Most often than not, you’d require multiple CSS files and that would mean more frequent requests to the server. So, you must club them all into one big file but no nothing to worry. There are many free online tools to help you with this. YUI is the most widely used and trusted one.
Also, you must prevent inline styles. For instance, if you have multiple paragraphs on a web-page and you want some of them to be in italics, using inline styles would makes style text long and repetitive and also make the code chunky. You must instead define a class for these styles in the global style-sheet and then refer to that class. It would make the code clean and more manageable.
Minification implies reducing all superfluous characters and extra space in your resource files. Again nothing that you need do manually and this time you know the answer too. Yes, YUI lets you with the minification part also. There are many other obfuscators available for those who find YUI somewhat complex to operate.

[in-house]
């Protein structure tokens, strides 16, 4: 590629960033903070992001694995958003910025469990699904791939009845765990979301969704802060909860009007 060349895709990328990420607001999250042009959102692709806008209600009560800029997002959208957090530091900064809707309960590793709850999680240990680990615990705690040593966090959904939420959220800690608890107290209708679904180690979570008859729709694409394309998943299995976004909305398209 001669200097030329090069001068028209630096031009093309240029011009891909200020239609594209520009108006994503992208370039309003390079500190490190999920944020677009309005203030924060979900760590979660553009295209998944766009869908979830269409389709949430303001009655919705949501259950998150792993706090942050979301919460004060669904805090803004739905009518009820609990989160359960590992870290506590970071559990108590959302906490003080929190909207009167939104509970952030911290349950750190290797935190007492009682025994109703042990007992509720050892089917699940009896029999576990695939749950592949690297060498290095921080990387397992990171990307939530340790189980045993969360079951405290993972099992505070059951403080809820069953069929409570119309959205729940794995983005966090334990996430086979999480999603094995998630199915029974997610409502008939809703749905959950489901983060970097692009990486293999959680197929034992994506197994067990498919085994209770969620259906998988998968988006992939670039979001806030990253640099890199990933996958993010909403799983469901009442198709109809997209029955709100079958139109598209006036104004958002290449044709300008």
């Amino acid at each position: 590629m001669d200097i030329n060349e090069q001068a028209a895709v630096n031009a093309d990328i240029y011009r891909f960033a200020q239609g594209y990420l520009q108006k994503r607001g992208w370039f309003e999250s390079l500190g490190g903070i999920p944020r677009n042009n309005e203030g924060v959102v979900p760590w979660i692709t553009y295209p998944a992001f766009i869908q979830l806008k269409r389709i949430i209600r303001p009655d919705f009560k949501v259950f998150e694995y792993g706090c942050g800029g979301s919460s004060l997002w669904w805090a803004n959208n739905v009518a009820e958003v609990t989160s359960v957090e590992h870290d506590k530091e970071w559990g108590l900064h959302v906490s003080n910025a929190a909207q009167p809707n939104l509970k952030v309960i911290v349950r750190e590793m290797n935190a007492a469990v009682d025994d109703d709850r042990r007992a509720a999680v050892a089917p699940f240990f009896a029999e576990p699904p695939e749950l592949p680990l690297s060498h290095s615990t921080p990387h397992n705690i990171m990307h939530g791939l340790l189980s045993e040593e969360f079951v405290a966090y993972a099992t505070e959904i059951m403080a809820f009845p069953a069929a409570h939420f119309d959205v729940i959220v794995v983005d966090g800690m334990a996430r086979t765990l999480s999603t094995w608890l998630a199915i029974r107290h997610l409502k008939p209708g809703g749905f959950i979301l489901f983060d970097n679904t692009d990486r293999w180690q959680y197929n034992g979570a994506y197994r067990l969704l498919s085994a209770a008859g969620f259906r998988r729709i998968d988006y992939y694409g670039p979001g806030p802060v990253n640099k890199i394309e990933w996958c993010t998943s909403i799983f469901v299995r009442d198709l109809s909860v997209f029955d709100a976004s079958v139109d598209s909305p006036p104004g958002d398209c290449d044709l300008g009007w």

A webpage without any images and advertisements requires a minimum of 3-4 HTTP requests to load. A webpage with a good number of images, videos, animations, CSS etc requires somewhere between 10 to 15. Our goal is to minimize the number of HTTP requests. Unless the number of such requests exceeds 25, you need not worry.
To minimize the number of HTTP requests, you must
- Combine all theme images used in your website to create a CSS spritemap.
- Eliminate all unwanted elements from webpages
You may achieve this by either HTTP compression (enabled on server level) or Gzip (enabled on site level). Page compression can reduce file size by over 50%.
When a page is loaded, the server site scripting language requests database server to run some queries. When database returns results, it displays them to the user. Being a heavy process, it eats up more memory.
Instead you can generate a cache file which is just a static file and requires much lesser memory than database server. Content that does not require frequent changing may be put in this cache file for example ‘About Us’ page of your website.
So, wasn’t that easy? And when you know that these tips come straight from Matt Cutts’ mouth, you can be sure of their worthiness too…
- Matt Cutts
If you want to dig still deeper into it,here is a fund of information on how to make your website run faster. Google also enables you to measure your website’s loading speed with the help of ‘Page Speed’ that accords a ‘Page Speed Score’ on a 1-100 scale…Anything else you think can increase loading speed?